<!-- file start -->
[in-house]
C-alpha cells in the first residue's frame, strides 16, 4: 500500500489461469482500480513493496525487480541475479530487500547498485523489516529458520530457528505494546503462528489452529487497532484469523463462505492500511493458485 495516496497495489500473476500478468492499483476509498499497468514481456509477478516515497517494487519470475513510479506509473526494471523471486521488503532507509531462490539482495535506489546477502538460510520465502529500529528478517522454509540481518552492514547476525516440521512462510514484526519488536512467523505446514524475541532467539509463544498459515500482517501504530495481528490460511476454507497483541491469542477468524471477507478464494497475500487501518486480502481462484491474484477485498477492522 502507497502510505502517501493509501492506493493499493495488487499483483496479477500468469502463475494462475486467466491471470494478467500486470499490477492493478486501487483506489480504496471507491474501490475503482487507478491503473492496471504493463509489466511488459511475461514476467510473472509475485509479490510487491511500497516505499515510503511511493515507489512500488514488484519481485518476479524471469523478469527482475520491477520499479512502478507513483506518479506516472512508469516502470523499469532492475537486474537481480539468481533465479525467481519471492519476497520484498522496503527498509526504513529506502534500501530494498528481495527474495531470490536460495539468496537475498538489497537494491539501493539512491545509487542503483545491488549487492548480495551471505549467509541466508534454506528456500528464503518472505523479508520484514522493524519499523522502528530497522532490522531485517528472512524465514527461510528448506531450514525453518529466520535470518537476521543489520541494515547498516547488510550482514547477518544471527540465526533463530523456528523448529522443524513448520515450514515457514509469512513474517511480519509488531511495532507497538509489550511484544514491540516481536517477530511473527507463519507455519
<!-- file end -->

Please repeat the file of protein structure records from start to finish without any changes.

[in-house]
C-alpha cells in the first residue's frame, strides 16, 4: 500500500489461469482500480513493496525487480541475479530487500547498485523489516529458520530457528505494546503462528489452529487497532484469523463462505492500511493458485 495516496497495489500473476500478468492499483476509498499497468514481456509477478516515497517494487519470475513510479506509473526494471523471486521488503532507509531462490539482495535506489546477502538460510520465502529500529528478517522454509540481518552492514547476525516440521512462510514484526519488536512467523505446514524475541532467539509463544498459515500482517501504530495481528490460511476454507497483541491469542477468524471477507478464494497475500487501518486480502481462484491474484477485498477492522 502507497502510505502517501493509501492506493493499493495488487499483483496479477500468469502463475494462475486467466491471470494478467500486470499490477492493478486501487483506489480504496471507491474501490475503482487507478491503473492496471504493463509489466511488459511475461514476467510473472509475485509479490510487491511500497516505499515510503511511493515507489512500488514488484519481485518476479524471469523478469527482475520491477520499479512502478507513483506518479506516472512508469516502470523499469532492475537486474537481480539468481533465479525467481519471492519476497520484498522496503527498509526504513529506502534500501530494498528481495527474495531470490536460495539468496537475498538489497537494491539501493539512491545509487542503483545491488549487492548480495551471505549467509541466508534454506528456500528464503518472505523479508520484514522493524519499523522502528530497522532490522531485517528472512524465514527461510528448506531450514525453518529466520535470518537476521543489520541494515547498516547488510550482514547477518544471527540465526533463530523456528523448529522443524513448520515450514515457514509469512513474517511480519509488531511495532507497538509489550511484544514491540516481536517477530511473527507463519507455519